While playing the beta, I tried out each available character to see who fit my play style. Genos was unsurprisingly easy for me to grasp, with great combo potential and good mix ups. One of his killer moves, the Boost Attack, launches him toward his opponent for a series of volleying strikes. This launches the opponent in the air, making them a perfect target for another killer move, the incinerate cannon. He also has a killer move known as machinegun blows, which is actually pretty similar to one of Saitama’s.

Another character I grew a liking to was Terrible Tornado. Not quite as fast as Genos, Tornado uses slow psychic strikes, preferably from a distance. Her heavy attack launches boulders toward the enemy at a slow pace, but it has a psychic field concealing it. It’s surprisingly effective at keeping your distance from the opponent. When the opponent does manage to get close, her killer move, psychic crush, is a great counter that deals a ton of damage. She can be pretty easily countered, especially against faster characters like Speed-o’-Sound Sonic or Silver Fang. Regardless, she was still often on my team.

While I never found a third main stay character, I often rotated around various options. Speed-o’-Sound Sonic is fast and has a lot of great combo potential, but I would accidentally use the wrong killer moves at the wrong times. Another option was Mumen Rider, who was a rather hilarious character to play as. Not much you can do with a character that rides a bike, so he’ll often ride it into you. Better yet, he’ll often throw it at you, though it’s sadly pretty easy to dodge. While Saitama is a solid candidate for a third option, his lack of availability makes him difficult to rely on. No matter who I chose, the depth of the combat was pretty surprising.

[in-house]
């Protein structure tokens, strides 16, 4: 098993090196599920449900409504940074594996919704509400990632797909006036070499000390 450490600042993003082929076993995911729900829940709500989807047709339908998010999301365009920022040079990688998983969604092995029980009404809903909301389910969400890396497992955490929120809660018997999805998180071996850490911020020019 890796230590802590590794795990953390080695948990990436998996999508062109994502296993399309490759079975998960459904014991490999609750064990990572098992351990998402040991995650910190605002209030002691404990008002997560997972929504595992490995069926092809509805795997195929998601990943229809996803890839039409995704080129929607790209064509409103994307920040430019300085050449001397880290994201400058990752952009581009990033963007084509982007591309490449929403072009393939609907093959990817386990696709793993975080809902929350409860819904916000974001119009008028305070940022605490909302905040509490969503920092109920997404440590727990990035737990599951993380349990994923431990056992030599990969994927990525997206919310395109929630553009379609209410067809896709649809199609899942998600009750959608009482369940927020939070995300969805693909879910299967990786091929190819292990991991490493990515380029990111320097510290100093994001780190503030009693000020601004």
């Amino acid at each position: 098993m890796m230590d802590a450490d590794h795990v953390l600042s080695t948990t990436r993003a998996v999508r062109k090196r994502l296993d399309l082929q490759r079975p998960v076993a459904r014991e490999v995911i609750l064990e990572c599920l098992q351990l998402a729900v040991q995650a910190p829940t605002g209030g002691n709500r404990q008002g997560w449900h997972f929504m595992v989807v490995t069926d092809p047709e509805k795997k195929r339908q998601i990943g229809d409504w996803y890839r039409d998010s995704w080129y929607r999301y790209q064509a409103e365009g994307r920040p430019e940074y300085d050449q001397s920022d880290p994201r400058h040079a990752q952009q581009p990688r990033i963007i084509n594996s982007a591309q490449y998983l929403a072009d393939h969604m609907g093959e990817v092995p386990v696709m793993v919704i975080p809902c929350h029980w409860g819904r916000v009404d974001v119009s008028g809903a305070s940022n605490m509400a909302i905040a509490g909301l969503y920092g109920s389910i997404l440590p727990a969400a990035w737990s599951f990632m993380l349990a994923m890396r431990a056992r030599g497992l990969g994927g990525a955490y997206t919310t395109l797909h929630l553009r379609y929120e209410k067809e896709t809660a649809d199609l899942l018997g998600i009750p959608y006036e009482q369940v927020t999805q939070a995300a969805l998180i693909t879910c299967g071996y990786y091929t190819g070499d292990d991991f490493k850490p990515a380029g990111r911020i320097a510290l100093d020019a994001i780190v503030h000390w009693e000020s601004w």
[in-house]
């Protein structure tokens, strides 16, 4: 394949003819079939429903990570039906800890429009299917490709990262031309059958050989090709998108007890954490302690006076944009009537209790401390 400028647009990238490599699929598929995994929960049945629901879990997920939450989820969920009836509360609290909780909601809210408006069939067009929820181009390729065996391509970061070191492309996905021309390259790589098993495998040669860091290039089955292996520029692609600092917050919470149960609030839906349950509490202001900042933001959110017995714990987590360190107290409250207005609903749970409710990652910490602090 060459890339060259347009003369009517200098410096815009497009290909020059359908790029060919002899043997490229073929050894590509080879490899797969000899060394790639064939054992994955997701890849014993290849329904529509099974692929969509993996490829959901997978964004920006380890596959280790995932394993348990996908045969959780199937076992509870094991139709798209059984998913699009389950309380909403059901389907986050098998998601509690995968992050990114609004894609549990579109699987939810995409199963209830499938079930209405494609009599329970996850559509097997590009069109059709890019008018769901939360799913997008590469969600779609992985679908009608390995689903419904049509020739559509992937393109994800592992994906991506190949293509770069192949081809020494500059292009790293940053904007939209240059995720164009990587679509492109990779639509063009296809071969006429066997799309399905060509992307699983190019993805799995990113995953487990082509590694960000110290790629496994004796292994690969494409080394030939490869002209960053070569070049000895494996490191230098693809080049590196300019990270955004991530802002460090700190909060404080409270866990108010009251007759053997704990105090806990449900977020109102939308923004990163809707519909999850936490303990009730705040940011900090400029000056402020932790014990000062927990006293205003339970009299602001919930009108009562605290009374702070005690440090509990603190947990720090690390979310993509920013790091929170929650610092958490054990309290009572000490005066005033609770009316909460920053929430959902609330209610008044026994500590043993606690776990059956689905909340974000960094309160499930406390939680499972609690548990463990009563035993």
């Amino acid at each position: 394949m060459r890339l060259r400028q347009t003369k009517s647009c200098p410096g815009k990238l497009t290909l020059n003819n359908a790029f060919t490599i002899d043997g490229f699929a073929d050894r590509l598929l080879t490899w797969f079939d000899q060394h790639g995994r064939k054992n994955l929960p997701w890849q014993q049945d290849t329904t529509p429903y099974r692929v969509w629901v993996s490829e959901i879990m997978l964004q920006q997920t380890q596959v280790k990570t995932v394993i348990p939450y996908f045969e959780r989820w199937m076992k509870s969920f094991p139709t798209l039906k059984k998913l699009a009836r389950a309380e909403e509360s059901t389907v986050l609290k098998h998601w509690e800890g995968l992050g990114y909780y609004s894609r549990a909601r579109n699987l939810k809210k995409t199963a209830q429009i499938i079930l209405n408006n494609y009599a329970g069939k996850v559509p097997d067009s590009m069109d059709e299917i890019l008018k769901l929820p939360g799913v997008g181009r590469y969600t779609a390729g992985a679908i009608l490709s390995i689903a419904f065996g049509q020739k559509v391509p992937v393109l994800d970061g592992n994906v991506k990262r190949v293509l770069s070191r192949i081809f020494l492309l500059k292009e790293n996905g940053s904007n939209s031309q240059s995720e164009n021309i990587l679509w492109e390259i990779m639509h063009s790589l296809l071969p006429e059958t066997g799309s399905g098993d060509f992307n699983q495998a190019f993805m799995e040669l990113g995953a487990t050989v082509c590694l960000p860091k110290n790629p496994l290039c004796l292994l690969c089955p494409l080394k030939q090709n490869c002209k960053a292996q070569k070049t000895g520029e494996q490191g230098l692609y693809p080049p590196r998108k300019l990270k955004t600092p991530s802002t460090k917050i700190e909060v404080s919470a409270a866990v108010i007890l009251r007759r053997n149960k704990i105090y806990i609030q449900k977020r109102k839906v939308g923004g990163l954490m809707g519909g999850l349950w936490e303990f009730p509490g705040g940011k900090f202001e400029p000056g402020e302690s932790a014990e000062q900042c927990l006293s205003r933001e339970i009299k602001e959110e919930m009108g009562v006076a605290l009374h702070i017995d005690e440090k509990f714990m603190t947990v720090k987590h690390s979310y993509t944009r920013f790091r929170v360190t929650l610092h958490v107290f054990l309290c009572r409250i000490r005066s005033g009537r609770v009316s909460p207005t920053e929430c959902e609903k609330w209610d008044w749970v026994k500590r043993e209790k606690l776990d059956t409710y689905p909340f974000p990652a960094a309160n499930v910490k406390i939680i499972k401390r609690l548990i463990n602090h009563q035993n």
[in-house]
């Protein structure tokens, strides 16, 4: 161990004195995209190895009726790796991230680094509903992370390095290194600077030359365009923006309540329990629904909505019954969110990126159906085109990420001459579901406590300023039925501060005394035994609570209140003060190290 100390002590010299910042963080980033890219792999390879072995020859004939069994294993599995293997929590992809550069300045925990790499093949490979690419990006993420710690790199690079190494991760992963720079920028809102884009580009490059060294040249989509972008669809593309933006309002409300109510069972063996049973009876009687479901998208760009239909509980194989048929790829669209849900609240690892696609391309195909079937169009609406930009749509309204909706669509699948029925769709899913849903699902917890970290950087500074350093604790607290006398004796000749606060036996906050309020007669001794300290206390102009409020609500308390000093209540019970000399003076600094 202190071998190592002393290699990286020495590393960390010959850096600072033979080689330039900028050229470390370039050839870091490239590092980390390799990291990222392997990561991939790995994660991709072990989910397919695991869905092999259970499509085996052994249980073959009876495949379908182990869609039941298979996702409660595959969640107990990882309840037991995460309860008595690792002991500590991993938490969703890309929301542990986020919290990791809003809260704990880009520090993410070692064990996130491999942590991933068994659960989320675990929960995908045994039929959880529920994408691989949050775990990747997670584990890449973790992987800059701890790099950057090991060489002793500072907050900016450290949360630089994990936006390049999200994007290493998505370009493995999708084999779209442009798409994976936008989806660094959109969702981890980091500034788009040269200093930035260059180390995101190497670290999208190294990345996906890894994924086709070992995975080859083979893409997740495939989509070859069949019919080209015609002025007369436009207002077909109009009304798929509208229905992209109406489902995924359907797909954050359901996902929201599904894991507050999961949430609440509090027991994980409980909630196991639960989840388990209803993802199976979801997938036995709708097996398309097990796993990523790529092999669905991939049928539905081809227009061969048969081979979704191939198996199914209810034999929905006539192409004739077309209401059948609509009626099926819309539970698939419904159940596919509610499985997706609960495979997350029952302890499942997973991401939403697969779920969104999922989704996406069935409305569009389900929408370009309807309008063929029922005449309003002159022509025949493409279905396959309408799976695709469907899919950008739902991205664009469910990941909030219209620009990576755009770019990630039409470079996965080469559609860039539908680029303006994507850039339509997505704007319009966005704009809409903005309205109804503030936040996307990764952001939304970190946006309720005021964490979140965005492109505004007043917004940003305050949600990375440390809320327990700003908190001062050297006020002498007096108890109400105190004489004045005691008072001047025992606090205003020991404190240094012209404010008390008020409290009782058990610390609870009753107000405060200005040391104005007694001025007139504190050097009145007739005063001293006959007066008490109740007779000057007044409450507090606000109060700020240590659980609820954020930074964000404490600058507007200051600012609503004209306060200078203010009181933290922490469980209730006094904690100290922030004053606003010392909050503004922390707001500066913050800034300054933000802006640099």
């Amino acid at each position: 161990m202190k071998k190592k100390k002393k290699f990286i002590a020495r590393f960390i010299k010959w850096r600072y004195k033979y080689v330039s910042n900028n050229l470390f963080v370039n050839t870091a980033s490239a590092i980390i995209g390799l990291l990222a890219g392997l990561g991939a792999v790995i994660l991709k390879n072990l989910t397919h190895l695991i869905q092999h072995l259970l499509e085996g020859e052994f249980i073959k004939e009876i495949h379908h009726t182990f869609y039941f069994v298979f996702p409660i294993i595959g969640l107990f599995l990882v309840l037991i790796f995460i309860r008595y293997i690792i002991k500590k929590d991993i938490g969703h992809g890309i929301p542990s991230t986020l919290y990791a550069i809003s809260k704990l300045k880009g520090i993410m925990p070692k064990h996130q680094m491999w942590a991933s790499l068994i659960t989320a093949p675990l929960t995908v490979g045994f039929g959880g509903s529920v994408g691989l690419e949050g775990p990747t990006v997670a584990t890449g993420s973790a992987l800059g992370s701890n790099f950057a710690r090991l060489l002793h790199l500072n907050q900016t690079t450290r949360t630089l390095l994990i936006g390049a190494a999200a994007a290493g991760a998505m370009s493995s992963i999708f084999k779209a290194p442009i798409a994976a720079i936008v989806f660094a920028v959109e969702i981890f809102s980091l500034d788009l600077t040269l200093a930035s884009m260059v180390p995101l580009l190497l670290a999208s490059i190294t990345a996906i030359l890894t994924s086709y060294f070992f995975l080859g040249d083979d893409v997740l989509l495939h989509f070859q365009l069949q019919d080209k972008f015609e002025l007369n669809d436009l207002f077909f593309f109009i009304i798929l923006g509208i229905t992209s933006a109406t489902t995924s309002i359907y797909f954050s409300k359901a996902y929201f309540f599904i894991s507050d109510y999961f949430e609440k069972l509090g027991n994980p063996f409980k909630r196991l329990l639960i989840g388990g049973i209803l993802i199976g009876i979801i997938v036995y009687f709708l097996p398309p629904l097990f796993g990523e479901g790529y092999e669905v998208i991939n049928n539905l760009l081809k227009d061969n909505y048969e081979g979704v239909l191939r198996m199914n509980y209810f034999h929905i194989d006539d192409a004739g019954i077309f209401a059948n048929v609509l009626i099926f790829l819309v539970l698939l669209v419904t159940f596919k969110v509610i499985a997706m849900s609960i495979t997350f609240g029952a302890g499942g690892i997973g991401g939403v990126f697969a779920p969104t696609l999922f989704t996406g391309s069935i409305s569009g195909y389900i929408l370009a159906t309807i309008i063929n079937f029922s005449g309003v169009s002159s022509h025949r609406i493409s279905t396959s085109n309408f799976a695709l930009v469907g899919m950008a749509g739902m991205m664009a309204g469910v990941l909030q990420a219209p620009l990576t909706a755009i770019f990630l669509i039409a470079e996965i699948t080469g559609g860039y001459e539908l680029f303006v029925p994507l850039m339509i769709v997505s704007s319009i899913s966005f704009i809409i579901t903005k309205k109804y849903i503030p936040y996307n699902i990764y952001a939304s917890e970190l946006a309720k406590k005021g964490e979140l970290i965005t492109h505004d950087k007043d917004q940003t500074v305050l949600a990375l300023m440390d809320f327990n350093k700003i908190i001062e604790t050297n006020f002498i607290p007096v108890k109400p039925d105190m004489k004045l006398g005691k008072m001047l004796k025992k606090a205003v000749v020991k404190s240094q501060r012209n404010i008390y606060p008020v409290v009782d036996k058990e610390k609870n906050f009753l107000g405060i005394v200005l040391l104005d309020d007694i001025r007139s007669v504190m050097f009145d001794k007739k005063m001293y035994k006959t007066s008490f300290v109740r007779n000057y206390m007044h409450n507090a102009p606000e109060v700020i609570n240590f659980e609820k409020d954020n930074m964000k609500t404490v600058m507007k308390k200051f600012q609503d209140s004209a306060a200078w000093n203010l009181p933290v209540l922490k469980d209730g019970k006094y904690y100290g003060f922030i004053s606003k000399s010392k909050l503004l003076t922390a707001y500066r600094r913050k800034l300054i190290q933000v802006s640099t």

Players will be able to use normal and heavy attacks, which can interchange between each other for combos. Normal attacks can turn into charge attacks when held down, performing a guard break. Guarding is fairly easy enough, but if timed right, you’ll perform a perfect guard, which teleports you behind the opponent. Holding down the right trigger will sprint, using up stamina, but allowing for quick escapes. The left trigger combined with various buttons will perform killer moves. Using it with the right stick pressed instead, it performs a mode change. Changing modes gives a temporary boost in power, and allows for a super killer move right another press of the right stick. These moves do a significant chunk of damage, and look stylish at the same time.

The visuals stick close to the anime, doing a good job of capturing the different expressions of characters. Saitama especially transitions between his serious and comedic moments perfectly. Stages are fairly wide open, seemingly altering just the aesthetic. The three stages in the beta fucntioned identically, but they did seem to offer different hazards. While not seen online, playing offline revealed occasional hazards to deal damage to players. NPC heroes fighting close by and giant monster threats will often interrupt the fight for a few seconds. Drones will also drop power-up items on the battlefield too, gaining extra attack or defense power.

While many licensed anime fighters tend to come out generic, this one was much more competent. One Punch Man: A Hero Nobody Knows may look like it at first glance, but upon closer inspection, it’s a surprisingly deep experience. We currently don’t have a release date for the game, but it will likely release some time next year. Fans of the series may be in for a surprise hit, quite possibly in the form of a single punch. One Punch Man: A Hero Nobody Knows will release on PlayStation 4, Xbox One and PC. We’ll report on updates as they happen, but let us know in the comments if you’re looking forward to the game.